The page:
Feb 20, 2024

4 Ways Tech-Based Play Is Different From Traditional Play

4 Ways Tech-Based Play Is Different From Traditional Play

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Any new technology causes some hand-wringing. 

When high-speed trains first came out, for example, people worried about passengers getting brain damage from watching the rapidly passing scenery. 

That sounds absurd now, but some pushback about new technologies is normal and even necessary: we should speculate about the benefits and risks of any new technology. 

As you are probably well aware, AI predictive language tools, such as Chat GPT, may still be in their infancy, but have the potential to forever change how we read, research, think, and write. And when it comes to children, we must look critically at the impact of these new tech-based tools on brain development.

Jenny Radesky, MD, a developmental-behavioral pediatrician and assistant professor of pediatrics at the University of Michigan, has documented multiple ways that classic forms of play from our childhoods (e.g., with LEGO and other blocks) differ from the tech-based play of our children’s childhoods (e.g., with iPad games and apps). 

In digital games, for example, app designers control the play, whereas in unstructured play, children are in control. When we turn to screens to keep kids busy or quiet, we also decrease the potential for parent-child interaction and inhibit children’s ability to learn to self-regulate their emotions. (After all, feelings come in a variety of forms, and learning to manage them is a SKILL!).

While digital games grab our children’s (and our!) attention, unstructured play builds attention, which has dramatic effects on our children’s focusing skills. I find it very interesting that diagnoses of ADHD (attention deficit hyperactivity disorder) have risen in the past 20 years…as screen use has also increased. 

The rewards of each kind of play also differ: apps and games provide many external rewards (e.g., points, tokens, or coins), but the rewards of traditional play are internal and social, and have lasting benefits as children learn to struggle and problem-solve, which are vital skills for adulthood.

The social interactivity of games has also changed immensely over the decades. Most apps and games today are designed for solitary play. They do not invite others to join in the way traditional play does. Social, in-person play allows for shared experiences, which builds social and emotional skills. 

As MIT professor and author Sherry Turkle puts it, we are “alone together” in our consumption of screens. Similarly, our children grow more isolated in these new forms of play (even if, ironically, they are playing with “friends” online).

Boredom is a GOOD thing!

Although there are many other ways in which our childhoods differ from modern-day childhoods, perhaps the biggest shift – outside of increased internet and device access – is simply the overwhelming number of choices available. There is no shortage of shows to watch, games to play, and social media feeds to scroll through.

During our childhoods, when we told our parents, “I’m bored,” they responded with “Go outside” or “Go read a book.” 

When our children today say, “I’m bored,” often they mean “I want screentime” or “I don’t know how to entertain myself because I’ve spent so much time on screens, I’m out of practice on how to play alone.”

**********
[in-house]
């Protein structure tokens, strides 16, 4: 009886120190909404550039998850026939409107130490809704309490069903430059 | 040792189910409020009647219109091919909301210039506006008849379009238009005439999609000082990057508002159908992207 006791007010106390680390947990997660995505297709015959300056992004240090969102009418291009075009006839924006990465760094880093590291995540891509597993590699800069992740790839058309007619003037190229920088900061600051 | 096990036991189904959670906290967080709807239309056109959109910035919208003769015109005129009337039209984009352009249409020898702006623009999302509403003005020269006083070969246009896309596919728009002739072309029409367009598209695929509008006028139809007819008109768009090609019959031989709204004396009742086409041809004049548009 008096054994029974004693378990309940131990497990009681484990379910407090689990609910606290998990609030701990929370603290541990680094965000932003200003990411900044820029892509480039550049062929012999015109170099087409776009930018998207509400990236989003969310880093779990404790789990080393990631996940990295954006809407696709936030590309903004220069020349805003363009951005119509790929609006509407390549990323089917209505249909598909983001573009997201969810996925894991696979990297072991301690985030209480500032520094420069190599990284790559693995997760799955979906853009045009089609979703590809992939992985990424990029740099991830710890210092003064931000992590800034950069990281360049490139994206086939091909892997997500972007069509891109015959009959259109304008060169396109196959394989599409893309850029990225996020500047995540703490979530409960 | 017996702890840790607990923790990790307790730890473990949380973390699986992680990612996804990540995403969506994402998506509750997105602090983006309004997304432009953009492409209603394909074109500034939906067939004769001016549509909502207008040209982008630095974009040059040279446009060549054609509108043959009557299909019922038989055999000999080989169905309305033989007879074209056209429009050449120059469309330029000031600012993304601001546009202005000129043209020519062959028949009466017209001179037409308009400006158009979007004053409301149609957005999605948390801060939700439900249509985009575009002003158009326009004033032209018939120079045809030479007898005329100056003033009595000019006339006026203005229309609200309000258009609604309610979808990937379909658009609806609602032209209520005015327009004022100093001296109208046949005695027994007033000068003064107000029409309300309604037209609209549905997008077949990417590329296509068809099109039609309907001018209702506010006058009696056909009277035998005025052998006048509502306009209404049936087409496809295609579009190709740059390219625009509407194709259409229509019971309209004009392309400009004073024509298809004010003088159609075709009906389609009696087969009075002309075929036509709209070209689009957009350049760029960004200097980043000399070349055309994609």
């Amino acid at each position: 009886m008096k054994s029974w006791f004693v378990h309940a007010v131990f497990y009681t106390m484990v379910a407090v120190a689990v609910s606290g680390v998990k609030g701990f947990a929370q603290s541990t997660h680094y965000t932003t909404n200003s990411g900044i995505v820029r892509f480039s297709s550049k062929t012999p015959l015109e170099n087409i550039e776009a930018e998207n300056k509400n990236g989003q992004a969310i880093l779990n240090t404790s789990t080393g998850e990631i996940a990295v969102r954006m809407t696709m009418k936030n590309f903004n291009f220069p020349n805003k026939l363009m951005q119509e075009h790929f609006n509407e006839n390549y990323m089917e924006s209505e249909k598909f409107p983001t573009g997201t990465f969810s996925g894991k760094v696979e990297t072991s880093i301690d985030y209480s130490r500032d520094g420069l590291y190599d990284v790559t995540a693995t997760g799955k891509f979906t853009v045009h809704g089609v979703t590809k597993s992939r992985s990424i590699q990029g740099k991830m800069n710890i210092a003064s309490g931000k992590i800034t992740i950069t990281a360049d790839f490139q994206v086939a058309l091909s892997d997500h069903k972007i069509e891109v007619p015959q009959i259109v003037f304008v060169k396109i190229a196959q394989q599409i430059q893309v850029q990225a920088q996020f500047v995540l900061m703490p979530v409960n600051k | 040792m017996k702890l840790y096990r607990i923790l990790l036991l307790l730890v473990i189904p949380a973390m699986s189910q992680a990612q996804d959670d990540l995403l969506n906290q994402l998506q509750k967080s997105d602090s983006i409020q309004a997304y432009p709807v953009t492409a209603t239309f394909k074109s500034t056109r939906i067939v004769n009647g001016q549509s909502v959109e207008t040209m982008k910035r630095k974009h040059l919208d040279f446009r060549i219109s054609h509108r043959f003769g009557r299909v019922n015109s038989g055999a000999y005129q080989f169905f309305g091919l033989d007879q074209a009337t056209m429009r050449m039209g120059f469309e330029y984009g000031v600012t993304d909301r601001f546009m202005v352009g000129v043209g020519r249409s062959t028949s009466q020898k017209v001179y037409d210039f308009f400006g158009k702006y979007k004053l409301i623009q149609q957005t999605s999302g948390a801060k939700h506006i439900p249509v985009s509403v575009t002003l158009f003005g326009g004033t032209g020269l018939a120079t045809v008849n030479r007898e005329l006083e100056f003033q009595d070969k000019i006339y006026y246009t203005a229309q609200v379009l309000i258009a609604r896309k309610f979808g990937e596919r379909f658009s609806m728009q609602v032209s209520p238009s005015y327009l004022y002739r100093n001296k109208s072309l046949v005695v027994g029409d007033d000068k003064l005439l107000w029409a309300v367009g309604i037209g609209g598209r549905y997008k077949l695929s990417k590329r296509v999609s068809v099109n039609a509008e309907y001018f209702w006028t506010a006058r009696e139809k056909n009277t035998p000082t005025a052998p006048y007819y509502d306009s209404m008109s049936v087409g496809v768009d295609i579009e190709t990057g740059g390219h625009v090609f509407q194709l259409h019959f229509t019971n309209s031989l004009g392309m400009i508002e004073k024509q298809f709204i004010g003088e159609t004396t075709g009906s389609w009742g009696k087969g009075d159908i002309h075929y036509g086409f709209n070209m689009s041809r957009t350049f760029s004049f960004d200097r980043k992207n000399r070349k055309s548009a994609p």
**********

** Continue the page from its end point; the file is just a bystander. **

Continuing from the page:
(And we never hear children today say, “There’s nothing to watch” because so much content is available 24/7.)

Today, boredom gets a bad rap. We see it as something that needs to be fixed. But here’s the truth: boredom is the birthplace of creativity. When we embrace our restlessness and tedium, we come up with our best ideas. 

Children are naturally imaginative and curious. A bored child who is allowed to wander, explore, and problem-solve is going to invent some wonderful stuff.

What do you remember from your childhood about moments of boredom? Were they unpleasant? Frustrating? Inspiring? Chances are our moments of boredom led to inspired bursts of creativity and imagination, which led us to try new things or test new ideas in ways we never expected. 

Today, while apps and streamed content might show us new and innovative ways to do things, they do the work for us; in fact, that content may even stem from someone else’s creativity-inspiring boredom. 

Our job as parents is to help ourselves (and our children) recognize that boredom is not a problem in need of fixing

(And if our kids are really struggling with ideas to cope with boredom, you are welcome to use my tried and true strategy of letting them know you have a bathroom that needs cleaning! See how quickly they find something to do!)

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Emily Cherkin’s mission is to empower parents to better understand and balance family screentime by building a Tech-Intentional™ movement.

Copyright © 2024 The Screentime Consultant, LLC | All Rights Reserved. | Tech-Intentional™

and The Screentime Consultant, LLC™ are registered trademarks.

The Screentime Consultant Logo Footer image

Emily Cherkin’s mission is to empower parents to better understand and balance family screentime by building a Tech-Intentional™ movement.

Copyright © 2024 The Screentime Consultant, LLC | All Rights Reserved. | Tech-Intentional™

and The Screentime Consultant, LLC™

are registered trademarks.

The Screentime Consultant Logo Footer image

Emily Cherkin’s mission is to empower parents to better understand and balance family screentime by building a Tech-Intentional™ movement.

Copyright © 2024 The Screentime Consultant, LLC | All Rights Reserved. | Tech-Intentional™

and The Screentime Consultant, LLC™ are registered trademarks.